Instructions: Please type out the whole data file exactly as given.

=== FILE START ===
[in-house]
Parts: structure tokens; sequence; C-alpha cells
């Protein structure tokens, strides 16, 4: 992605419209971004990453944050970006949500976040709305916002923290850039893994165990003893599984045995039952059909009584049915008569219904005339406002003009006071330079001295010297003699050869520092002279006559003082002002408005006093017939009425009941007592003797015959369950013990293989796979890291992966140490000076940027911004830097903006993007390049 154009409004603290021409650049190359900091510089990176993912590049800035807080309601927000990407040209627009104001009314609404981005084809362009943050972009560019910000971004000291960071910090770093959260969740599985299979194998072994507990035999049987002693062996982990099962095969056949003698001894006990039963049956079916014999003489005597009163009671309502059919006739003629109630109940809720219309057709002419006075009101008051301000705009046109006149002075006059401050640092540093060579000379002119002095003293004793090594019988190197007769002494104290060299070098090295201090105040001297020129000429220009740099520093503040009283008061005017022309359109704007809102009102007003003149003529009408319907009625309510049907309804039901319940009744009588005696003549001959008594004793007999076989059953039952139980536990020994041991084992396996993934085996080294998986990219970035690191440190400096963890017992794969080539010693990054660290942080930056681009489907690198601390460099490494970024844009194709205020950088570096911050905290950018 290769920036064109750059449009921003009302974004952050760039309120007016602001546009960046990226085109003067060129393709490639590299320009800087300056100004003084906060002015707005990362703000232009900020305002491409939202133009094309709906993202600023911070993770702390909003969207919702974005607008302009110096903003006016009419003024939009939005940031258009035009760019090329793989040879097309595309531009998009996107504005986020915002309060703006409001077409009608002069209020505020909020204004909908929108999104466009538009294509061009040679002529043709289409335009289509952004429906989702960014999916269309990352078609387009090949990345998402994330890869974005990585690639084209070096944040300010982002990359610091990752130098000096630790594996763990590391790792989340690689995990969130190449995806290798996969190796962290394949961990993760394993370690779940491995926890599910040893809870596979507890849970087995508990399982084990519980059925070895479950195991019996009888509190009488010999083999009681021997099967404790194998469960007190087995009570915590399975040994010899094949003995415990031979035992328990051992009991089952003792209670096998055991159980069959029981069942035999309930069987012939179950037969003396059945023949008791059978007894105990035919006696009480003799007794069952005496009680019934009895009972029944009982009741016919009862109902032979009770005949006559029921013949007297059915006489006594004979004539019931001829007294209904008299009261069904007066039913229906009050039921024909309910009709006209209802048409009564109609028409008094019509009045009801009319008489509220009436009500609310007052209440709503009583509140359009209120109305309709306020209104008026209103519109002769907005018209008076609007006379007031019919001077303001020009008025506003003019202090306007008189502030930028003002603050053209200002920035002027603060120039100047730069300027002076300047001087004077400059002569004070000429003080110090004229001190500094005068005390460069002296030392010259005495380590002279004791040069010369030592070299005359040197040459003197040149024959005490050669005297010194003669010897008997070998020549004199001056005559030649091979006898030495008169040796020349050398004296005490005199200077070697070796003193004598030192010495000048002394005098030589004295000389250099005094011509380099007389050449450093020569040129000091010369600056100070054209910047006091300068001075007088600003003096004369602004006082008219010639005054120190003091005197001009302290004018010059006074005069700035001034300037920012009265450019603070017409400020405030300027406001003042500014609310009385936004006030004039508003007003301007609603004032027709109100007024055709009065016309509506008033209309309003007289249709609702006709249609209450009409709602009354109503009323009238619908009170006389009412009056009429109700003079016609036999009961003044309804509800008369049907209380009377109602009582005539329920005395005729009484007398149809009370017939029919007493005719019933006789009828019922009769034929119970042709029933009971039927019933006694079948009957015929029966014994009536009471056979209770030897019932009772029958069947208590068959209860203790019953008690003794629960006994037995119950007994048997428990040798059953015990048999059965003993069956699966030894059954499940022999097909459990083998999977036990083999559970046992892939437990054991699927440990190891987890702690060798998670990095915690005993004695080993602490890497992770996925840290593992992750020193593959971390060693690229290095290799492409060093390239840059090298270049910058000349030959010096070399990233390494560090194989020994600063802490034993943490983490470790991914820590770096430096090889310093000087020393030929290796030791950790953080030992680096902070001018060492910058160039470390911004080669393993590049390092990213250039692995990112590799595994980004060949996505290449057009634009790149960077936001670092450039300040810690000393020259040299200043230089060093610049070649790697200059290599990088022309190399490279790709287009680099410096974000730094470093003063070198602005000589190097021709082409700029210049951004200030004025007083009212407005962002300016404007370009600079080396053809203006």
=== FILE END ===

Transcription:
[in-house]
Parts: structure tokens; sequence; C-alpha cells
């Protein structure tokens, strides 16, 4: 992605419209971004990453944050970006949500976040709305916002923290850039893994165990003893599984045995039952059909009584049915008569219904005339406002003009006071330079001295010297003699050869520092002279006559003082002002408005006093017939009425009941007592003797015959369950013990293989796979890291992966140490000076940027911004830097903006993007390049 154009409004603290021409650049190359900091510089990176993912590049800035807080309601927000990407040209627009104001009314609404981005084809362009943050972009560019910000971004000291960071910090770093959260969740599985299979194998072994507990035999049987002693062996982990099962095969056949003698001894006990039963049956079916014999003489005597009163009671309502059919006739003629109630109940809720219309057709002419006075009101008051301000705009046109006149002075006059401050640092540093060579000379002119002095003293004793090594019988190197007769002494104290060299070098090295201090105040001297020129000429220009740099520093503040009283008061005017022309359109704007809102009102007003003149003529009408319907009625309510049907309804039901319940009744009588005696003549001959008594004793007999076989059953039952139980536990020994041991084992396996993934085996080294998986990219970035690191440190400096963890017992794969080539010693990054660290942080930056681009489907690198601390460099490494970024844009194709205020950088570096911050905290950018 290769920036064109750059449009921003009302974004952050760039309120007016602001546009960046990226085109003067060129393709490639590299320009800087300056100004003084906060002015707005990362703000232009900020305002491409939202133009094309709906993202600023911070993770702390909003969207919702974005607008302009110096903003006016009419003024939009939005940031258009035009760019090329793989040879097309595309531009998009996107504005986020915002309060703006409001077409009608002069209020505020909020204004909908929108999104466009538009294509061009040679002529043709289409335009289509952004429906989702960014999916269309990352078609387009090949990345998402994330890869974005990585690639084209070096944040300010982002990359610091990752130098000096630790594996763990590391790792989340690689995990969130190449995806290798996969190796962290394949961990993760394993370690779940491995926890599910040893809870596979507890849970087995508990399982084990519980059925070895479950195991019996009888509190009488010999083999009681021997099967404790194998469960007190087995009570915590399975040994010899094949003995415990031979035992328990051992009991089952003792209670096998055991159980069959029981069942035999309930069987012939179950037969003396059945023949008791059978007894105990035919006696009480003799007794069952005496009680019934009895009972029944009982009741016919009862109902032979009770005949006559029921013949007297059915006489006594004979004539019931001829007294209904008299009261069904007066039913229906009050039921024909309910009709006209209802048409009564109609028409008094019509009045009801009319008489509220009436009500609310007052209440709503009583509140359009209120109305309709306020209104008026209103519109002769907005018209008076609007006379007031019919001077303001020009008025506003003019202090306007008189502030930028003002603050053209200002920035002027603060120039100047730069300027002076300047001087004077400059002569004070000429003080110090004229001190500094005068005390460069002296030392010259005495380590002279004791040069010369030592070299005359040197040459003197040149024959005490050669005297010194003669010897008997070998020549004199001056005559030649091979006898030495008169040796020349050398004296005490005199200077070697070796003193004598030192010495000048002394005098030589004295000389250099005094011509380099007389050449450093020569040129000091010369600056100070054209910047006091300068001075007088600003003096004369602004006082008219010639005054120190003091005197001009302290004018010059006074005069700035001034300037920012009265450019603070017409400020405030300027406001003042500014609310009385936004006030004039508003007003301007609603004032027709109100007024055709009065016309509506008033209309309003007289249709609702006709249609209450009409709602009354109503009323009238619908009170006389009412009056009429109700003079016609036999009961003044309804509800008369049907209380009377109602009582005539329920005395005729009484007398149809009370017939029919007493005719019933006789009828019922009769034929119970042709029933009971039927019933006694079948009957015929029966014994009536009471056979209770030897019932009772029958069947208590068959209860203790019953008690003794629960006994037995119950007994048997428990040798059953015990048999059965003993069956699966030894059954499940022999097909459990083998999977036990083999559970046992892939437990054991699927440990190891987890702690060798998670990095915690005993004695080993602490890497992770996925840290593992992750020193593959971390060693690229290095290799492409060093390239840059090298270049910058000349030959010096070399990233390494560090194989020994600063802490034993943490983490470790991914820590770096430096090889310093000087020393030929290796030791950790953080030992680096902070001018060492910058160039470390911004080669393993590049390092990213250039692995990112590799595994980004060949996505290449057009634009790149960077936001670092450039300040810690000393020259040299200043230089060093610049070649790697200059290599990088022309190399490279790709287009680099410096974000730094470093003063070198602005000589190097021709082409700029210049951004200030004025007083009212407005962002300016404007370009600079080396053809203006």